I have a Table that is getting its data from a Named query, the table has 1 DateTime column, when testing the named query returns the datetime as shown in the SQL server, no problem so far…
In Perspective I inserted a table and added a Query Binding type to show the data from the Named query, but the table DateTime column doesn’t match with what is in the SQL server, is off by 3 hours…
any ideas why the named query is changing the date time column?
Where can I change this setting in the Table to correct this ?.. What am I missing?
I’ll appreciate the help.
Same issue here… Did you figure it out
Are you sure that our db and ignition are in the same timezone settings ?
How is you date generated in your DB ? by your db query or by ignition?
Might actually be that my setup is messing things up. Both ignition and postgresql is running in containers, designer and pgadmin running locally.
witch type of column do you use in your DB ? Datetime, Integer ?
At first it seems that your timezone is not the same between the two
Log_2021-11-29_1642.zip (2.1 KB)
Here you have two queries that i use for some data log one to create my table into my db and another to write the logging into the table. If i retrieve the data into a perspective table the date stay correct.
But DB and gateway are on the same computer.
i suppose that you have set the column properties correctly ?
Note that IA’s auto-generates t_stamp columns in PostgreSQL with type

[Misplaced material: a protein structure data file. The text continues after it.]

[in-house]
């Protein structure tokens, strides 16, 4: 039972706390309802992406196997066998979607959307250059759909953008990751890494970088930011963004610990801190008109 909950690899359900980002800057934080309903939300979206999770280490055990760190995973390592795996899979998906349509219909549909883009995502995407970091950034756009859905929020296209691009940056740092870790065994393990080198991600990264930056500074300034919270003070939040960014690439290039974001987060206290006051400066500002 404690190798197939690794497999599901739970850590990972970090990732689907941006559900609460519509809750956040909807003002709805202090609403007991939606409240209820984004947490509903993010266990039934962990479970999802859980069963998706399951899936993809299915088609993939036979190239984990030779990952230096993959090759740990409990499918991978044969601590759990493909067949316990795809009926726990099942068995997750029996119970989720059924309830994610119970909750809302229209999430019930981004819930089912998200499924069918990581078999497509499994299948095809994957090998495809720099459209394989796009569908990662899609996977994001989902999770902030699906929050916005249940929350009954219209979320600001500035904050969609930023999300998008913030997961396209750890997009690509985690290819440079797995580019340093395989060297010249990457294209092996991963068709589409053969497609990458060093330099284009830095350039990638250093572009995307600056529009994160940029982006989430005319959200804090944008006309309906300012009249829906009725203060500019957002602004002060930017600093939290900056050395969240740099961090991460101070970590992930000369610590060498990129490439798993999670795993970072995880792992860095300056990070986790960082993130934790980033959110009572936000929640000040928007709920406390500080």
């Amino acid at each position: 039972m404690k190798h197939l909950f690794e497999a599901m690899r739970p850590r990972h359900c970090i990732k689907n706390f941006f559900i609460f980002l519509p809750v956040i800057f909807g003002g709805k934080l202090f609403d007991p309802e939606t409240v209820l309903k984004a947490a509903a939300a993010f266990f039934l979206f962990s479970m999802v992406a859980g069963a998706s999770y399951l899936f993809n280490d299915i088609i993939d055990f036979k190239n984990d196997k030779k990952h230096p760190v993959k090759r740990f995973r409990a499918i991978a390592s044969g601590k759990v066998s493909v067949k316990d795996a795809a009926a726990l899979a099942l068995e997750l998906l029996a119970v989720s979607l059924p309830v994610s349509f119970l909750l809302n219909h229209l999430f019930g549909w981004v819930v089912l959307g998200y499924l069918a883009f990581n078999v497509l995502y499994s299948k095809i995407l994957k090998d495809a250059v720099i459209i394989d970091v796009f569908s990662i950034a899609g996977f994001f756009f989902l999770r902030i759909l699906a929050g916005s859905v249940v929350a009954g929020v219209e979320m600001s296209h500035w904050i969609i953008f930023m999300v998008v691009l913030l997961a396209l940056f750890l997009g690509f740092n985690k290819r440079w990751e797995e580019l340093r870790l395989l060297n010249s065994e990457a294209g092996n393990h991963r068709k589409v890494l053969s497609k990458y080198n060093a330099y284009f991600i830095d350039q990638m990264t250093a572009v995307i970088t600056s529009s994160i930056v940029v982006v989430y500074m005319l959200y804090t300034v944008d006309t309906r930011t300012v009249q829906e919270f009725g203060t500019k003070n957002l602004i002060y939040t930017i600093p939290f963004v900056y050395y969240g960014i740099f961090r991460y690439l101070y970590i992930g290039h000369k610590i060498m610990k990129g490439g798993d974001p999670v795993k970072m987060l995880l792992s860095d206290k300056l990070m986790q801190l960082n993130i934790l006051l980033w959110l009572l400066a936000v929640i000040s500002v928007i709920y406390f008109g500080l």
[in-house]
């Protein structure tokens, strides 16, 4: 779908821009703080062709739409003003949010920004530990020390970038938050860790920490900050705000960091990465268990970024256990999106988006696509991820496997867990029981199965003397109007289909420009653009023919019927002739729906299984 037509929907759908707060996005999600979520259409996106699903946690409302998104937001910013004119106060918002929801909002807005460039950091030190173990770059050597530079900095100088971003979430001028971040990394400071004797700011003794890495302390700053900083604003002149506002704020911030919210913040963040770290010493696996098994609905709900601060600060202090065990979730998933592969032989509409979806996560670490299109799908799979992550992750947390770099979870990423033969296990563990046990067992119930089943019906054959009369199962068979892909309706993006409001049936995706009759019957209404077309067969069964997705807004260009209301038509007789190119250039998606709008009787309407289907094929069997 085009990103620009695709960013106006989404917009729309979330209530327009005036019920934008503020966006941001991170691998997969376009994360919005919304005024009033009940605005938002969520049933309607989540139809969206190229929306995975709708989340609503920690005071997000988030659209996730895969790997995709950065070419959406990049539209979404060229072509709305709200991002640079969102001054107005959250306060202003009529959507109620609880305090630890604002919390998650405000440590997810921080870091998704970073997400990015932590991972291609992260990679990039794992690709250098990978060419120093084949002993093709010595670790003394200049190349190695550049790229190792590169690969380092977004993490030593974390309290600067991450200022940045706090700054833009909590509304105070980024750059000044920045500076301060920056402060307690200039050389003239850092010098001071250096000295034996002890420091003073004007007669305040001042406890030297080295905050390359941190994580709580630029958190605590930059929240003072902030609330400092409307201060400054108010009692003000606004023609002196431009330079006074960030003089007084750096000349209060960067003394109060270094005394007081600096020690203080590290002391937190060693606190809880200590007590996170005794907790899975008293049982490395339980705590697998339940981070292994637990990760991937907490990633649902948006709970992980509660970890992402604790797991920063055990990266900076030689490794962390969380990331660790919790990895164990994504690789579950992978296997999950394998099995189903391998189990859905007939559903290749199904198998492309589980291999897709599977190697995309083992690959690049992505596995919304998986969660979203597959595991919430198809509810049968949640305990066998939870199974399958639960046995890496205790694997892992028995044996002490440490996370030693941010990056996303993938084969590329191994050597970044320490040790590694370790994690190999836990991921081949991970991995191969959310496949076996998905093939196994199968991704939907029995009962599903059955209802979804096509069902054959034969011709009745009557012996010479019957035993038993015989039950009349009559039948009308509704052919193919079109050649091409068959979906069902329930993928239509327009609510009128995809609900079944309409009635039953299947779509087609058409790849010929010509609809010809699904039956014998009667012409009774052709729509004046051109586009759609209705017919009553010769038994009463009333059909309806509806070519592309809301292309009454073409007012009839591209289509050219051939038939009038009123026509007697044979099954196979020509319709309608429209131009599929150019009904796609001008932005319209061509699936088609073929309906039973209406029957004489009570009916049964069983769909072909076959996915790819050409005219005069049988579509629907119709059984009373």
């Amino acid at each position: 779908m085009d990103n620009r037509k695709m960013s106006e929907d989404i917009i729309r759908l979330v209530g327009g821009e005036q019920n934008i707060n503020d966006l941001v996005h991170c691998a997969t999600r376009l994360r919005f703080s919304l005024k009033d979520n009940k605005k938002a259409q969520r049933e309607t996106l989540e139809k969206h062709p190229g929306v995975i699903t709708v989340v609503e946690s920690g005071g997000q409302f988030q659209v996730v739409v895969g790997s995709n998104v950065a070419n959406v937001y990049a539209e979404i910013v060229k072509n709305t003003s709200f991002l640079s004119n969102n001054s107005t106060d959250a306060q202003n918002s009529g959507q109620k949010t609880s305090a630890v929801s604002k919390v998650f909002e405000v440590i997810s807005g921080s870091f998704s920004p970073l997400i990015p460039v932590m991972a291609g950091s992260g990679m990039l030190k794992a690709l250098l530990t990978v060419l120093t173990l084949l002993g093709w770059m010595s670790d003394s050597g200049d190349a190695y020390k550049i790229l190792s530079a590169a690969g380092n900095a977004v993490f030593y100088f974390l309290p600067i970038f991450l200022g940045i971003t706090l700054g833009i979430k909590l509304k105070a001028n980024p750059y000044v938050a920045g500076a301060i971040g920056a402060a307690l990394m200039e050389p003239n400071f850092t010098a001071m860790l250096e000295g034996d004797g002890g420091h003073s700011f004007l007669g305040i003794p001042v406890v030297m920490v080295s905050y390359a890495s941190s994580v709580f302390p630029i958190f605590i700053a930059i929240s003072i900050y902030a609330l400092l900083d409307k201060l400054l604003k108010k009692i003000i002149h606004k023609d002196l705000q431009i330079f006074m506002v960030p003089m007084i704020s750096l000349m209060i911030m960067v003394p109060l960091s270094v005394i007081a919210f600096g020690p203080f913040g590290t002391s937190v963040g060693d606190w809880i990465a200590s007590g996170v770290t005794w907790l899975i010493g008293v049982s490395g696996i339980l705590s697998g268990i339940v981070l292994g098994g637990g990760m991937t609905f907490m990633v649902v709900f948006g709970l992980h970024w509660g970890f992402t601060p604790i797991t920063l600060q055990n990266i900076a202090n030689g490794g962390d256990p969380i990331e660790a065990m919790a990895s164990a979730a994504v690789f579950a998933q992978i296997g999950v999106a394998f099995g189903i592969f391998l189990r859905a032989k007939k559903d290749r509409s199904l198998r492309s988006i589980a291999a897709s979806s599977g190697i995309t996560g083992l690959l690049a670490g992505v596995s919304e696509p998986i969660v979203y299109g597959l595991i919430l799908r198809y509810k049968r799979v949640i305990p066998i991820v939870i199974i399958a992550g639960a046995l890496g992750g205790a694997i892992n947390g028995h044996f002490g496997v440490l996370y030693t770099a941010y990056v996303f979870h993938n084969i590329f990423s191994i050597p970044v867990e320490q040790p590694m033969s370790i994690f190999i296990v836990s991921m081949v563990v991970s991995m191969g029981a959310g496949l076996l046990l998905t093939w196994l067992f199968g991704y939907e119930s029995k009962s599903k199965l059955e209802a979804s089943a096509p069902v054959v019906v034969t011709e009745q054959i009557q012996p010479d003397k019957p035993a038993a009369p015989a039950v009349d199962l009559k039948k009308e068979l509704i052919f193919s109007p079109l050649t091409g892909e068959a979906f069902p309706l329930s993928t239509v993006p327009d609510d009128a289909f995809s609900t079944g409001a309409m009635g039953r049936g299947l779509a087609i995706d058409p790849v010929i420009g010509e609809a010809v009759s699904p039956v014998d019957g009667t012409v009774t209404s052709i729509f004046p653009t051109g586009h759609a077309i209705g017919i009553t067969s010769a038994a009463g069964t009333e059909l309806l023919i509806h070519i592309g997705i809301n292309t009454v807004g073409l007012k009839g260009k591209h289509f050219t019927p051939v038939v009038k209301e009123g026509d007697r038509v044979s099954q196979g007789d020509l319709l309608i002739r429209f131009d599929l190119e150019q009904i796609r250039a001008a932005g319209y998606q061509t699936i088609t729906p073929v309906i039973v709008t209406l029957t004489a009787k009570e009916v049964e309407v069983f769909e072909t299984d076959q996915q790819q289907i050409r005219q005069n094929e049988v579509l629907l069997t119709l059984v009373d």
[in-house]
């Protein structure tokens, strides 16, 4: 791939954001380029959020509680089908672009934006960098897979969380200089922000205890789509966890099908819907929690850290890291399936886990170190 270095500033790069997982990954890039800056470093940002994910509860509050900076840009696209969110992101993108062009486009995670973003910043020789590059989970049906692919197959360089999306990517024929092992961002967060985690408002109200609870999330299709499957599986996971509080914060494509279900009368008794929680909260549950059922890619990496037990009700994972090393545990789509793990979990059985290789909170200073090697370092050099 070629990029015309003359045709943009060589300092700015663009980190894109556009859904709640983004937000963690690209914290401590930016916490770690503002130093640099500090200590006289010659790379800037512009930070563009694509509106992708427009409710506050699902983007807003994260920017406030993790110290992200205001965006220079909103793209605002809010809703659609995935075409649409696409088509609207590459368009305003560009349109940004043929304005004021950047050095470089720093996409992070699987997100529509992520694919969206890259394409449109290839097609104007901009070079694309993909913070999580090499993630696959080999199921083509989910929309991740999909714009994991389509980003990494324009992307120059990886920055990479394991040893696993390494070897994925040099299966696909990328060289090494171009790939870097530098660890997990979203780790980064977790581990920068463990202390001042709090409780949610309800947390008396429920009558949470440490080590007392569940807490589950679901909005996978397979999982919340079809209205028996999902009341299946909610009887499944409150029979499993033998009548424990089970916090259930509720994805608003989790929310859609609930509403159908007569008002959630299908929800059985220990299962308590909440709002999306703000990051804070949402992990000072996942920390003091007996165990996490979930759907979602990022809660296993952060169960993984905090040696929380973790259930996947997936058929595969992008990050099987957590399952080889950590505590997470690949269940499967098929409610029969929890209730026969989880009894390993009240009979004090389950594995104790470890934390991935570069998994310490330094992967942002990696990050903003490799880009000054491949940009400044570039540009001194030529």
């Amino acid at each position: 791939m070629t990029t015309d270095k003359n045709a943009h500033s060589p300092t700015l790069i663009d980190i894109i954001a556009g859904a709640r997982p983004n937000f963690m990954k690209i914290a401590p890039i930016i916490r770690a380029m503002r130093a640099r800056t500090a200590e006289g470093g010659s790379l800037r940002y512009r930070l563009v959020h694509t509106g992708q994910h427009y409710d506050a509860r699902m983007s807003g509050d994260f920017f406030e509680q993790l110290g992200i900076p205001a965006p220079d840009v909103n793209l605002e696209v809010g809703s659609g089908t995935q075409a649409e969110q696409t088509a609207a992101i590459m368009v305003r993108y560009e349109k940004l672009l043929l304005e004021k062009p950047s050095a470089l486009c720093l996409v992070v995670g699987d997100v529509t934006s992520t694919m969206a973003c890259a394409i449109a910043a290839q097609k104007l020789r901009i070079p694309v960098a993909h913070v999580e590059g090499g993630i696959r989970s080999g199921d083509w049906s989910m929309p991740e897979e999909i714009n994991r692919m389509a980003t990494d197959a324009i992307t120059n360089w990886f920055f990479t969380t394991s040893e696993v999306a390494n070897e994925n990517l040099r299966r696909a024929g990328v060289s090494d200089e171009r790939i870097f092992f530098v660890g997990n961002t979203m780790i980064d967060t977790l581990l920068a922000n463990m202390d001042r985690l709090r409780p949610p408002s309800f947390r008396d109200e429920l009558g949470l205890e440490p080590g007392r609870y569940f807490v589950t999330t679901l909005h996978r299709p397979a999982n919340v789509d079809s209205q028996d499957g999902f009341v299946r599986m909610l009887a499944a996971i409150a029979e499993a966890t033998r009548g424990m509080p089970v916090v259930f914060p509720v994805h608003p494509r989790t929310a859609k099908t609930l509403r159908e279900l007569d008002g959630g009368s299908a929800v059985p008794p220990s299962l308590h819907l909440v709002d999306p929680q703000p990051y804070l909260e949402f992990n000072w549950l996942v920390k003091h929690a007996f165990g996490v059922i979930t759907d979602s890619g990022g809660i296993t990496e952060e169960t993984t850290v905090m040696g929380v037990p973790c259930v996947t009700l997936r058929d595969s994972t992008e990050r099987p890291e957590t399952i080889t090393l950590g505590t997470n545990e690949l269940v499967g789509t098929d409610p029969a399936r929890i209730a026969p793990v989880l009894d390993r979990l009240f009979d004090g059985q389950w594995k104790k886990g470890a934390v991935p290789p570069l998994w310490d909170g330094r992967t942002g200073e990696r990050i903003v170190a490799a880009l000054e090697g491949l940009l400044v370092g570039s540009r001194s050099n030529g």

timestamp. It really should always be type
The only way I could fix the time difference was by changing the Project Timezone to match my SQL Server Timezone by going into the the menu options: PROJECT/Project Properties/Perspective/General/Project TimeZone.
It appears that the Timezone change updates only during the Gateway start up, when I changed the Project timezone I didn’t see the changes reflected immediately, only after stopping and starting the gateway.
Hopefully this helps!
If you are stuck with MS SQL Server, you should know that it doesn’t play well with Java and time zones. More info:
If by SQL you mean MS SQL Server, then yes, you are [expletive]. Its timezone-aware column type, DATETIME2, is not generically supported by JDBC. So you must use DATETIME, which uses local time. Pretty much all other databases have a timezone-compatible column type that stores UTC under the hood and converts to and from the connection timezone on the fly. This behavior perfectly matches Java’s date/time functionality and “just works” with Ignition.
If you’ve ever wondered why Ignition’s Tag…
Don’t use jython’s datetime. Use java.util.Date and related types–that’s what Ignition passes around.
Set MS SQL Server to use UTC and the server it runs on to UTC. That is the only way to have flawless date/time/timezone support in Ignition.
Java’s datetime type is fundamentally built in milliseconds UTC (including serialization when passed over a network) with conversions to and from local time zones as needed. This allows clients and gateways to work with the same…